Sometimes we have such a problem: The vacuum pump works perfectly to reach required vacuum pressure in a vacuum chamber during operation. When we turn off the pump and then turn on the pump again, the pump doesn’t start. Some oil can be found in the chamber. So, what’s wrong with the vacuum pump?
It is because the anti-suckback valve of the vacuum pump is not effective or missing. The non-return valve is composed of two lightweight aluminum parts and one spring. The construction is simple but very important. It’s designed to protect the vacuum pump in the event of sudden stop. The anti-suckback valve closes when the pumping is stopped, so that the air will not be sucked back into the vacuum chamber.
Without this valve, the pressure in the vacuum pipeline is higher than that in the vacuum chamber while the pump stops, and the air (or gas) enters the chamber through exhaust port immediately. The vacuum oil or particles will go into the evacuated vacuum chamber to contaminate it.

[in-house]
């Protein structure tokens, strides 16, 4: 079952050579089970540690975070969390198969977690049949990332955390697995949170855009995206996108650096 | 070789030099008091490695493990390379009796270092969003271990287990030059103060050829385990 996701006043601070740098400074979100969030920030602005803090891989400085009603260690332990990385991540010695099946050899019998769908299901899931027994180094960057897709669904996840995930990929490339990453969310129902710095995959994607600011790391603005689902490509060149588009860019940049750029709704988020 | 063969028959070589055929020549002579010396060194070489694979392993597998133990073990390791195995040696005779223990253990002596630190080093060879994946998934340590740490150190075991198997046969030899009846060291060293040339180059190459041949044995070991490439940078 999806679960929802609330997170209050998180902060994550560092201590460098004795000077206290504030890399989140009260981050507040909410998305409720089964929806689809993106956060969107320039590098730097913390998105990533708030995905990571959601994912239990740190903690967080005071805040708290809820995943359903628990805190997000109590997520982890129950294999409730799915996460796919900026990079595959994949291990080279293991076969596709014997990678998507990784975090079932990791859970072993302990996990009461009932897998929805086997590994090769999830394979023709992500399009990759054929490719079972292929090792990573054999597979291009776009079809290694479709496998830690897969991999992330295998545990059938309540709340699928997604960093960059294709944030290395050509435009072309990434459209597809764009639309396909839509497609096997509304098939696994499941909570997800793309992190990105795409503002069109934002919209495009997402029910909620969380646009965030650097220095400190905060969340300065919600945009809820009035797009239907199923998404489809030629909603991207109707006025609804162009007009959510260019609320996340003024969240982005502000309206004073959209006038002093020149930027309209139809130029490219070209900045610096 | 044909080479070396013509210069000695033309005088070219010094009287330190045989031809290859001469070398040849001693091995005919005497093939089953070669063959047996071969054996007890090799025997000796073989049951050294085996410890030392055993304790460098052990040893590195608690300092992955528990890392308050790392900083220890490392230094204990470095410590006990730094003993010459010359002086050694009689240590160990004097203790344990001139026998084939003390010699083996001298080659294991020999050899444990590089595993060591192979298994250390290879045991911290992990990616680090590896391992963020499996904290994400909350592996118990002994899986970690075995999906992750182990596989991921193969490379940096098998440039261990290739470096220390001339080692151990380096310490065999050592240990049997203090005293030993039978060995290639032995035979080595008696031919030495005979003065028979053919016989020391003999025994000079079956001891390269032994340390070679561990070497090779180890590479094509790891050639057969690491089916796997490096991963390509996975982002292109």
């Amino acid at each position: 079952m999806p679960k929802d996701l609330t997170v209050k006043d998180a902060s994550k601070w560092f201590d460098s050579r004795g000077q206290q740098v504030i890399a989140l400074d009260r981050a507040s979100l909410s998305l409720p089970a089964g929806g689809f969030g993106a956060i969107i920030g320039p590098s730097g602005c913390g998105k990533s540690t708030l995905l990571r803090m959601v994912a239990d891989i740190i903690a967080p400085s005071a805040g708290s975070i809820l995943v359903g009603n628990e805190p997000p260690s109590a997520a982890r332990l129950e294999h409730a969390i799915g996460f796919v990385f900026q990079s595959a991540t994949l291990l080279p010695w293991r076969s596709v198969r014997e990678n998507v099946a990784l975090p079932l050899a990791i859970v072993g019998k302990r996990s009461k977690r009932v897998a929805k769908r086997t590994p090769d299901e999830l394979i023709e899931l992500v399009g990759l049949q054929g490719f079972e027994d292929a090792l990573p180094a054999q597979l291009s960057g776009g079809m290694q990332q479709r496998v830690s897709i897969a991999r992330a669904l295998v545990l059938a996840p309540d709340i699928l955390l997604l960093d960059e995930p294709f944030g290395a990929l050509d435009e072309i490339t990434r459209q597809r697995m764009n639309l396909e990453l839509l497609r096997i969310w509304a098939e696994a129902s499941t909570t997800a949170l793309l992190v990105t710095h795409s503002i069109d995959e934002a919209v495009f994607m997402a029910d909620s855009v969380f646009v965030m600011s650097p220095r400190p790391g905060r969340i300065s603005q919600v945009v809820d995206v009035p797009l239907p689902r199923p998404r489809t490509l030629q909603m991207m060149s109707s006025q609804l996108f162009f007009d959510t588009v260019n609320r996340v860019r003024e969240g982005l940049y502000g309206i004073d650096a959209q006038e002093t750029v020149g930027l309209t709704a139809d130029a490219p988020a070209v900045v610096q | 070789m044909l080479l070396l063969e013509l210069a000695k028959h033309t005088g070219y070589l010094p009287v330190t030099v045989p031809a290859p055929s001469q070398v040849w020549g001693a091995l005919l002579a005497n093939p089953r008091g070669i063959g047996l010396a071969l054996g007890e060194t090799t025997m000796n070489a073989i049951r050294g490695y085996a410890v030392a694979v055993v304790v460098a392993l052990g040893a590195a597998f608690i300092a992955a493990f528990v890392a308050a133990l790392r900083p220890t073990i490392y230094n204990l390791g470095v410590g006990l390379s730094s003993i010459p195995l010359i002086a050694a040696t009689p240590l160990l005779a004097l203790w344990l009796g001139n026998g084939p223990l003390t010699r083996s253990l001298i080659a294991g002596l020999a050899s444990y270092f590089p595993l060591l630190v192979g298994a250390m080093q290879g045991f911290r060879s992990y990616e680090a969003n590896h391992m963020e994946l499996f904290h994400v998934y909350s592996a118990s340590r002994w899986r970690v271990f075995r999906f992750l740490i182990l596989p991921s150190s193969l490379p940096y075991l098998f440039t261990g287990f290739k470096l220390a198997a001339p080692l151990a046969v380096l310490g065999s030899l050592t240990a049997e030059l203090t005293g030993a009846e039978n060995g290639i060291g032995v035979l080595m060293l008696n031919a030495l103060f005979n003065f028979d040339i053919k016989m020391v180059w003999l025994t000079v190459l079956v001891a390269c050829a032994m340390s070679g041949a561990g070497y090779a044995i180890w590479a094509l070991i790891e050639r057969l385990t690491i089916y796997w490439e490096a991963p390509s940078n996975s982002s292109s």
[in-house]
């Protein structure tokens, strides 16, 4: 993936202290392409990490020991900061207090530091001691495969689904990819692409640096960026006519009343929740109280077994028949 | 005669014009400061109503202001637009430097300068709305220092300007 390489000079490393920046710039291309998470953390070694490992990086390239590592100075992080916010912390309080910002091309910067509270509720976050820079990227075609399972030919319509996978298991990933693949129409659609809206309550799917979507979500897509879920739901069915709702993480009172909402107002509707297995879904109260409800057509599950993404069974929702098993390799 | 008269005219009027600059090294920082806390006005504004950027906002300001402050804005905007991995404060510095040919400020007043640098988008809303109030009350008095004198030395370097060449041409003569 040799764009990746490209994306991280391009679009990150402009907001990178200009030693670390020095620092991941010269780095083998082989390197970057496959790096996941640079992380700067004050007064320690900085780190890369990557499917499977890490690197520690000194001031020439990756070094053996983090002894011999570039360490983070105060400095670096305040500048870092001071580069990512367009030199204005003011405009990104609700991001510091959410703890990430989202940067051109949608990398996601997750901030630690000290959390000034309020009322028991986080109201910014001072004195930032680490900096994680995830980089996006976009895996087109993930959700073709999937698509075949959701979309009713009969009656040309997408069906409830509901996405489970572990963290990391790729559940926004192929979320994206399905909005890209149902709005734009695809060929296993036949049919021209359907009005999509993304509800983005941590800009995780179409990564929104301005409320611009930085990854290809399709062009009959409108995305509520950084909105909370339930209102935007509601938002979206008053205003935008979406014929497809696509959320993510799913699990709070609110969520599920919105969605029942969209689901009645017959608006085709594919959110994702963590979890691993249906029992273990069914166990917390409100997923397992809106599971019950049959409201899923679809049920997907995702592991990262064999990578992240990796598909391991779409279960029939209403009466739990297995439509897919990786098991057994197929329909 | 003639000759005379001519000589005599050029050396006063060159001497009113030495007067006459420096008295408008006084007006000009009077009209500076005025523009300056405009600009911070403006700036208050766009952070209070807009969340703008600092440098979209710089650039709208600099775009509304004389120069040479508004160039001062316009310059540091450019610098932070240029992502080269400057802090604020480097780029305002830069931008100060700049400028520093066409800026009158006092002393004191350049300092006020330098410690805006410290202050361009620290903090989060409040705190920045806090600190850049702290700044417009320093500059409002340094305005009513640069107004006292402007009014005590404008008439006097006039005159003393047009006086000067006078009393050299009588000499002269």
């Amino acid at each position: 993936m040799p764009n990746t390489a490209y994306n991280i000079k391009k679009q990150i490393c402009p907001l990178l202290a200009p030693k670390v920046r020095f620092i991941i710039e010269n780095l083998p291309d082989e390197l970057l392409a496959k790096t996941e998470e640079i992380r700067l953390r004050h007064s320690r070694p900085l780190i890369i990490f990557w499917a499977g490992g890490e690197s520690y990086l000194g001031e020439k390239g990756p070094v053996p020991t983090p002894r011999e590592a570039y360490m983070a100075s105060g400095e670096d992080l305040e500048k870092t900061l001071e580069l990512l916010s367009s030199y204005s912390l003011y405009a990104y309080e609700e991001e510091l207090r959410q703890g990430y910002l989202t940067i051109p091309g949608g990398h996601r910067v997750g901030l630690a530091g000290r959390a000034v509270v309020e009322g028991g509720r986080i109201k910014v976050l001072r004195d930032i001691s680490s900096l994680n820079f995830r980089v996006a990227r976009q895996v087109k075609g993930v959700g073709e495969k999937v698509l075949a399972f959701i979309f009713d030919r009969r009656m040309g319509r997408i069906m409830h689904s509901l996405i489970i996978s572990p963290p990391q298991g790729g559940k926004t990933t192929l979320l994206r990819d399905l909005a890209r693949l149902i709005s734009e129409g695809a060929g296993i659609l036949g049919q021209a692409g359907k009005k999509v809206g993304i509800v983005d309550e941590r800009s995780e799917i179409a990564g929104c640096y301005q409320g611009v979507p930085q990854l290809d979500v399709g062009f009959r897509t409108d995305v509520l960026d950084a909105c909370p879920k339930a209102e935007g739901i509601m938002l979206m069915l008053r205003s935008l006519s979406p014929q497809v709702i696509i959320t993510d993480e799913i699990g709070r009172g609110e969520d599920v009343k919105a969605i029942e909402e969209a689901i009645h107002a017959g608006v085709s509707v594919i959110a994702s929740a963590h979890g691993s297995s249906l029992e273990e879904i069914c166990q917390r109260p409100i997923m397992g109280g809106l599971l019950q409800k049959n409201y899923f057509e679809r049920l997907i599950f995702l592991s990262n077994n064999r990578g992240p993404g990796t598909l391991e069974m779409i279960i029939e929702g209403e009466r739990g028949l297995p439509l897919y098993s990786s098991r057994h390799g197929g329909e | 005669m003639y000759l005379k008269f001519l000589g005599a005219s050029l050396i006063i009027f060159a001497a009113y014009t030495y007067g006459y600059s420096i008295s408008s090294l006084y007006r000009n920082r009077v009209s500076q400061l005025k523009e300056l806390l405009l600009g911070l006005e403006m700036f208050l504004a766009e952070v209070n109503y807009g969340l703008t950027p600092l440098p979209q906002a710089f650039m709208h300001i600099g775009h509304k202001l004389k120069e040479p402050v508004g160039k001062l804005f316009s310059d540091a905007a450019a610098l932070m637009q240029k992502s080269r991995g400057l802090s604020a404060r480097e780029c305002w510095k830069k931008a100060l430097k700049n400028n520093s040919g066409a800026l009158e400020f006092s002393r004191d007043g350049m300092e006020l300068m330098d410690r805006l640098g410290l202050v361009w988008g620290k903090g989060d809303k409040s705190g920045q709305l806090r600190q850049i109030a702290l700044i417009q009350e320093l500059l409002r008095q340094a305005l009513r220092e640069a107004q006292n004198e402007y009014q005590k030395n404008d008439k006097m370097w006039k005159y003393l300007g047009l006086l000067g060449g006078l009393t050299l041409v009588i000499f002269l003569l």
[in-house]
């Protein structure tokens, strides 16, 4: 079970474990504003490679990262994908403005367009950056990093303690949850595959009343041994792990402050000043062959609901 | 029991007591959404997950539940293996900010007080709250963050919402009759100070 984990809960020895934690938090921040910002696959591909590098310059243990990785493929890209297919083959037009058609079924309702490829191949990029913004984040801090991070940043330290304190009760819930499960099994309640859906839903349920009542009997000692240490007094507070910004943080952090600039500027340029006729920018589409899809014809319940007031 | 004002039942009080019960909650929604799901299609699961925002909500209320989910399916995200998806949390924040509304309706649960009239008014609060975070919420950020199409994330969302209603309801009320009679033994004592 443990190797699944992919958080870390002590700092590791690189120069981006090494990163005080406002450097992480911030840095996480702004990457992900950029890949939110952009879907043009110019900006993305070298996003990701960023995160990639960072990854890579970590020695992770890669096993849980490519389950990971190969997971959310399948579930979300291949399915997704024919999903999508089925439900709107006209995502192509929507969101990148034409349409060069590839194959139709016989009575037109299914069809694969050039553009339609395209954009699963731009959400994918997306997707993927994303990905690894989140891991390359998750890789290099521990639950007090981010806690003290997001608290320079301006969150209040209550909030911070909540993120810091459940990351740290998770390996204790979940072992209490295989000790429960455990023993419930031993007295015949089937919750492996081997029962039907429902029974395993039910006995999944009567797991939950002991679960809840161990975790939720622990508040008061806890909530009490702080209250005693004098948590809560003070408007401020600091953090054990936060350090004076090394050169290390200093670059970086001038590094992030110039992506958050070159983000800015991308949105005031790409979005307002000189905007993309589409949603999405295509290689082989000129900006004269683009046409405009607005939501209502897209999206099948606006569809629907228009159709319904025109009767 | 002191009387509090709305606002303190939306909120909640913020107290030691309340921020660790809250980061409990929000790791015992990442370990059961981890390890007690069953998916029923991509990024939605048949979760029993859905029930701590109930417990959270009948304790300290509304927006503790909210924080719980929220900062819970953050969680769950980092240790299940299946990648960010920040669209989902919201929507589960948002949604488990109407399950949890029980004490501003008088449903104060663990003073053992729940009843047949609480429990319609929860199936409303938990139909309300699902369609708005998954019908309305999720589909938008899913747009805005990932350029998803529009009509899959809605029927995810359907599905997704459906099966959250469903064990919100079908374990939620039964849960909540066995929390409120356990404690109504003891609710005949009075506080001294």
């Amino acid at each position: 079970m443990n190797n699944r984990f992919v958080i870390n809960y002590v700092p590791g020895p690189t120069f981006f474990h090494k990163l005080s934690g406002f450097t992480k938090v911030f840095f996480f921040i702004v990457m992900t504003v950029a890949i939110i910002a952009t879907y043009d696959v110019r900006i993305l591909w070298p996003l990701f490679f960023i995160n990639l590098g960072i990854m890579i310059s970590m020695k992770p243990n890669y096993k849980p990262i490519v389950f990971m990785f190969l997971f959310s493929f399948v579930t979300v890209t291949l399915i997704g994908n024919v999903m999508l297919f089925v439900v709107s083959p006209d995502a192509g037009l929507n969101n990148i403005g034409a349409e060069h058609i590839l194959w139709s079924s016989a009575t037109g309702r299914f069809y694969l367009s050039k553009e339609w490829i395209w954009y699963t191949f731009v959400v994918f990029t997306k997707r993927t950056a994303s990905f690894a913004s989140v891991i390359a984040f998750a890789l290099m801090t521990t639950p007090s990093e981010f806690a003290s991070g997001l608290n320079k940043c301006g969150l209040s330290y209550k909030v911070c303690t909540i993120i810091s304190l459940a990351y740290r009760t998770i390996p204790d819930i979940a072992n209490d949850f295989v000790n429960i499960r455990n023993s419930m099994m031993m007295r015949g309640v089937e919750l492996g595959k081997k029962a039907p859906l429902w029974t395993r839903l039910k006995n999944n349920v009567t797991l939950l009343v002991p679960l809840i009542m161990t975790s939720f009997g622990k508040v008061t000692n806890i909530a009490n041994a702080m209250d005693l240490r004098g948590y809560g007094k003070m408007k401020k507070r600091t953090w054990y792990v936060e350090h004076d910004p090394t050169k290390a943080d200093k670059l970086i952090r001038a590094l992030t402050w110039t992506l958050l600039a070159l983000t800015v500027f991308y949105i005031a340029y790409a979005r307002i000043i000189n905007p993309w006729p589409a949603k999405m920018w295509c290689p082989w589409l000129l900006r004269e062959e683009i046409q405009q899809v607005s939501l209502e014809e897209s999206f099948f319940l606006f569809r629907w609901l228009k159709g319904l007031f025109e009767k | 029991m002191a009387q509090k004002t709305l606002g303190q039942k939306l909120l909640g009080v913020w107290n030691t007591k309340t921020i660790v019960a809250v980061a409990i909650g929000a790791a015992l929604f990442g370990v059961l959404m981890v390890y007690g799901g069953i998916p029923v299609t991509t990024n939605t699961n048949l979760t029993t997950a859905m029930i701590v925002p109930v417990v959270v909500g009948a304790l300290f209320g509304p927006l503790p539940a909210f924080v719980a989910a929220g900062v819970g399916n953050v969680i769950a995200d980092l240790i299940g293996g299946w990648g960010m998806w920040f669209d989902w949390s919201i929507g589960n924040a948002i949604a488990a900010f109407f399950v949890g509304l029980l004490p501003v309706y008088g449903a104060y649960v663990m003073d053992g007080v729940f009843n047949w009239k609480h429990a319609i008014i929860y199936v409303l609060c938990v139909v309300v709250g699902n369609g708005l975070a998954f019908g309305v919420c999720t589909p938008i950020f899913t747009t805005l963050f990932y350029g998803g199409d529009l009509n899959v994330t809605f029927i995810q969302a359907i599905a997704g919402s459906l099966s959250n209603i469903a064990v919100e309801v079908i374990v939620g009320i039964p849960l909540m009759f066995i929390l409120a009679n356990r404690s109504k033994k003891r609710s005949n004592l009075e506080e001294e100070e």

Function of anti-suckback valve
The function of the anti-suckback valve is to balance the pressure inside and outside the pump by closing when the pump stops working. The valve opens when the pressure inside the pump achieves the vacuum level in the vacuum chamber after the pump operates for a while. In this way, the oil will not be sucked back.
In case the pump employs no anti-suckback valve, it’s considerable to assemble a solenoid valve outside to realize the same function. Even for vacuum pumps with anti-suckback design, it’s common to use solenoid valve as an extra device.